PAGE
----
by Raquel Shumway
June 7th, 2016
The Health Insurance Portability and Accountability Act (HIPAA) has been around for quite some time. There are many misconceptions about HIPAA compliance that our office still gets calls about. This page is to help clear up some of these misconceptions.
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Frequently Asked Questions About HIPAA
Q. I just received a notice from XYZ Insurance company that I have to file Electronic Claims. I don't think I can afford that. Do I have to file electronically?
A. HIPAA grants an exception for small companies (fewer than 10 full time employees). However, some states have passed legislation which over-rides this exception. State statues take precendence. If you have only two people in your office and your state does not have a law requiring electronic claims, then you do not have to file electronically. You may need to file an exemption with the specific company to minimize future hassles and problems.
Q. How should we handle caller ID? Is it ok for our practice name to appear when we call a patient?
A. Yes. HIPAA does not require you to block the name of your practice; however, if your practice treats specific diseases, such as cancer, it is a good idea to adhere to the “minimum necessary standard” by limiting the information listed on caller ID. For example, it is more appropriate to say “George Luther Treatment Center” than to say “George Luther Cancer Treatment Center.”
Q. I’ve recently created a website for my practice. Do I have to post a notice of privacy practices on it?
A. Yes. If a covered entity has a website, posting a Notice of Privacy Practices is required on the website. Privacy Notices can be purchased HERE.
Q. If a patient wants to file a complaint about a security violation at my practice, what should I do?
A. The first course of action is to try to resolve the issue yourself. If the issue is not resolvable by the practice, patients have the right to complain. For security and other non-privacy complaints, the appropriate form to use may be found at http://htct.hhs.gov. This is not the same form used for filing a privacy complaint. The privacy complaint form may be found at www.hhs.gov/ocr/privacy/hipaa/complaints/index.html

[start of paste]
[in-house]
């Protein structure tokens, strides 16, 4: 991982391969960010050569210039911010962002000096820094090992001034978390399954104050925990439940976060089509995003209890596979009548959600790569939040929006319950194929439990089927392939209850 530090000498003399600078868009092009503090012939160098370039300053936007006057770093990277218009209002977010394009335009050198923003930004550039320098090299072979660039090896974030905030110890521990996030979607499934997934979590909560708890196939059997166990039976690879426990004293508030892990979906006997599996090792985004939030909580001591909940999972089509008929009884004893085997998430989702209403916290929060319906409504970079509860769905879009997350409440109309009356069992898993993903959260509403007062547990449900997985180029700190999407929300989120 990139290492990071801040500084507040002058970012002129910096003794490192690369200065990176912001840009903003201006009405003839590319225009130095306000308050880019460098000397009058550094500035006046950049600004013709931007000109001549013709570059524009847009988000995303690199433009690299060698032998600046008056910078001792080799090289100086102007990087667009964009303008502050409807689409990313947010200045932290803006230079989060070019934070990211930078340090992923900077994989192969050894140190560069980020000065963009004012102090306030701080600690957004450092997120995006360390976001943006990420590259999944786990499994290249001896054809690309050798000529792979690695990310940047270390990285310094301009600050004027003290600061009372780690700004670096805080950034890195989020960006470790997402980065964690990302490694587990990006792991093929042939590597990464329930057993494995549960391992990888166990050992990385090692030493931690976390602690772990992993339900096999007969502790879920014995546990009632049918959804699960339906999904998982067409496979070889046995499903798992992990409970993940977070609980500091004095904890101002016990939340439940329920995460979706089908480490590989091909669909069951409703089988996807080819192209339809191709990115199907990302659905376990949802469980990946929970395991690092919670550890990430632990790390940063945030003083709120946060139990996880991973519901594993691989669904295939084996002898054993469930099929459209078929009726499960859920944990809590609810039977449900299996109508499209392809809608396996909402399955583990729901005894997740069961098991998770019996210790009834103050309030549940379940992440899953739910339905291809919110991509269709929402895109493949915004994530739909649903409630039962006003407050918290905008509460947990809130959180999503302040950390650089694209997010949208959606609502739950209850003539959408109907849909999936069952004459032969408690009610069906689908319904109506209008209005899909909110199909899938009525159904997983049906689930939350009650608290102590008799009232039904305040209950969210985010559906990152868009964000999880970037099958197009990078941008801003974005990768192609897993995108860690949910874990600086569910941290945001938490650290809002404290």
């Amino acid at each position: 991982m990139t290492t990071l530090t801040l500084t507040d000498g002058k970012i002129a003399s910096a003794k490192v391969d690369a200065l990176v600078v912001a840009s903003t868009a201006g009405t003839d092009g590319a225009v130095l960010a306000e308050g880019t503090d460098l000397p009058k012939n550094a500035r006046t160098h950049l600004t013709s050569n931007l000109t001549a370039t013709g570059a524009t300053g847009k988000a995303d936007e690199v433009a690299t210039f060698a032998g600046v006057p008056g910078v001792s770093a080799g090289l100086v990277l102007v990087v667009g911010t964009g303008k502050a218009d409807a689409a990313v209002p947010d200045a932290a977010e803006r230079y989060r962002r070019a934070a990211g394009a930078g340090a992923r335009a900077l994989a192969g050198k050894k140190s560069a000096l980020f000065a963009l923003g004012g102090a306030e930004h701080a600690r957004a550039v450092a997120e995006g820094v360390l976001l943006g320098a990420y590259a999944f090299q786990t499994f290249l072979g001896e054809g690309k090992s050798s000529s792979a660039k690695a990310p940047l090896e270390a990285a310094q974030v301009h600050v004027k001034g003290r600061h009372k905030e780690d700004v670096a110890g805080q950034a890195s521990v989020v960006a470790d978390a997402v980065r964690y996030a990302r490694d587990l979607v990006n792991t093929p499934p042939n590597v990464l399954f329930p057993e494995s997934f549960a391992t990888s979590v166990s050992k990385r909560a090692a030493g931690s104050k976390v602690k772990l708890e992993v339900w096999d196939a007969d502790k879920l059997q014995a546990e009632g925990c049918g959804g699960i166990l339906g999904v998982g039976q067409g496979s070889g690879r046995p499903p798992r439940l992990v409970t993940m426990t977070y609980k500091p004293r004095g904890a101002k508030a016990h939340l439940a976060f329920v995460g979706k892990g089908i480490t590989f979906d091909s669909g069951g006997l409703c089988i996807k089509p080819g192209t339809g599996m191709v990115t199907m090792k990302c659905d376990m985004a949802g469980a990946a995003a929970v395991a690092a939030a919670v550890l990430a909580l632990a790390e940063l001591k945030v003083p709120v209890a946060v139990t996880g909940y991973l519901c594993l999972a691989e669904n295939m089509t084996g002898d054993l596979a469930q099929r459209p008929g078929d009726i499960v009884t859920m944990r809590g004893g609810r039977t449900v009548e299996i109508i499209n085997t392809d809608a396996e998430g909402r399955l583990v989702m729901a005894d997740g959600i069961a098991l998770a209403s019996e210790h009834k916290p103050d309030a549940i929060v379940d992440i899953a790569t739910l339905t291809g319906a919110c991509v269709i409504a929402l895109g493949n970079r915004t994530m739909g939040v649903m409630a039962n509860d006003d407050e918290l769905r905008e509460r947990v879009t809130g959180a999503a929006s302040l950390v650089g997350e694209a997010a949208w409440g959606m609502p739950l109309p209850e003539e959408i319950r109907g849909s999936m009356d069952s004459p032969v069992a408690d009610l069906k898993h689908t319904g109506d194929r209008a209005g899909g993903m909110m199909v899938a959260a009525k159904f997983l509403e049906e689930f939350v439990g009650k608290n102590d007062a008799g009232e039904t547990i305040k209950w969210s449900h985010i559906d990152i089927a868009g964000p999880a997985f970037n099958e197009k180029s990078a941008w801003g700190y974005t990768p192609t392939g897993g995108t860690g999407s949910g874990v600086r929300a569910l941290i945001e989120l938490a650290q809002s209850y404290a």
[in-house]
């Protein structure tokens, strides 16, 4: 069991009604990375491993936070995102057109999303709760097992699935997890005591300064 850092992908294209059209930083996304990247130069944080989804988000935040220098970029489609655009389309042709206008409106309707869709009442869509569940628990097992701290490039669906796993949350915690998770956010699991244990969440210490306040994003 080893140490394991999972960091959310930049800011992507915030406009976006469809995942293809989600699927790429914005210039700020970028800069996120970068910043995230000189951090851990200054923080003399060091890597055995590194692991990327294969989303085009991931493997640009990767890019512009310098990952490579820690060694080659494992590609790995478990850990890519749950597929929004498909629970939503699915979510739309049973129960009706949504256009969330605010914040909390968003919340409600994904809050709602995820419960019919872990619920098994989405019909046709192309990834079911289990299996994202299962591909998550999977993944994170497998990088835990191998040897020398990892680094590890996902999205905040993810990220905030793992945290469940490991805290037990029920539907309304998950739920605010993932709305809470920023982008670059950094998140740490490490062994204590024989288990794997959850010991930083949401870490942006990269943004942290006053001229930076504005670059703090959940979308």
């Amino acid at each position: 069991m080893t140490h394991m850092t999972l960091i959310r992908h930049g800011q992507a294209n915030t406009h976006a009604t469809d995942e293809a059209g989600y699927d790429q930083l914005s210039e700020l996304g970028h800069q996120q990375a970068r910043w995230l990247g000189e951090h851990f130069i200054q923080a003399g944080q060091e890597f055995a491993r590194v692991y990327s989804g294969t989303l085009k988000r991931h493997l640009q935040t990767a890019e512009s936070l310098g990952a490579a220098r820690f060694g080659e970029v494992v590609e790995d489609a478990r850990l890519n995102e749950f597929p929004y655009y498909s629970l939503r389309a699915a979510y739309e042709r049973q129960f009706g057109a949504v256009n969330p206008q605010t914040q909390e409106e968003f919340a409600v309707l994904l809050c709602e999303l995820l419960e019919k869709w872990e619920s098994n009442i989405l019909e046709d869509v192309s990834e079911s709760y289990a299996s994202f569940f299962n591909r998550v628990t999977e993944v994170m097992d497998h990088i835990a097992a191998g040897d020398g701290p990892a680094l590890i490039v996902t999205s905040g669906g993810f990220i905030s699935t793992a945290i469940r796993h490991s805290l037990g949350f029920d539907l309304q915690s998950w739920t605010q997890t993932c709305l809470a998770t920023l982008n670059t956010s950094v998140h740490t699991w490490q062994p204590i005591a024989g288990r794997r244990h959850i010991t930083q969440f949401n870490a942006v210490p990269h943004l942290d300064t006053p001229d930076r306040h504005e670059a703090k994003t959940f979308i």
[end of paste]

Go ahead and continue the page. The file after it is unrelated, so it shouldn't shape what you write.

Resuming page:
Q. What’s the best way to dispose of old data on a computer? We just got new laptops and we want to donate the old desktops to a local charity.
A. One of the best ways to ensure data from an old computer is protected is to take a sledgehammer to the hard drive. However, since you want to donate the equipment to a nonprofit, your best bet is to use software technology to permanently erase the information. Simply erasing files on your hard drive or even re-formatting the drive is not sufficient. There are many options out there that will perform a thorough job, including X-Ways Security, BC Wipe, SuperShredder,WipeDrive and Acronis DriveCleanser. Make sure you document the method you use to erase the protected health information.
Q. How should we verify the identity and authority of a law enforcement person before giving him/her PHI?
A. It is important to verify the identity and authority of a law enforcement person before handing over PHI. Presentation of an agency identification badge, other official credentials or other proof of government status are all acceptable ways of verifying identity, if the request is made in person. As for verifying authority, you may reasonably rely on a written statement of legal authority, an oral statement of legal authority (if a written statement is impractical) or a request made pursuant to legal process, warrant, subpoena, order or other legal process issued by a grand jury or judicial or administrative tribunal. For more information, go to section 164.514(h) Verification of the privacy rule.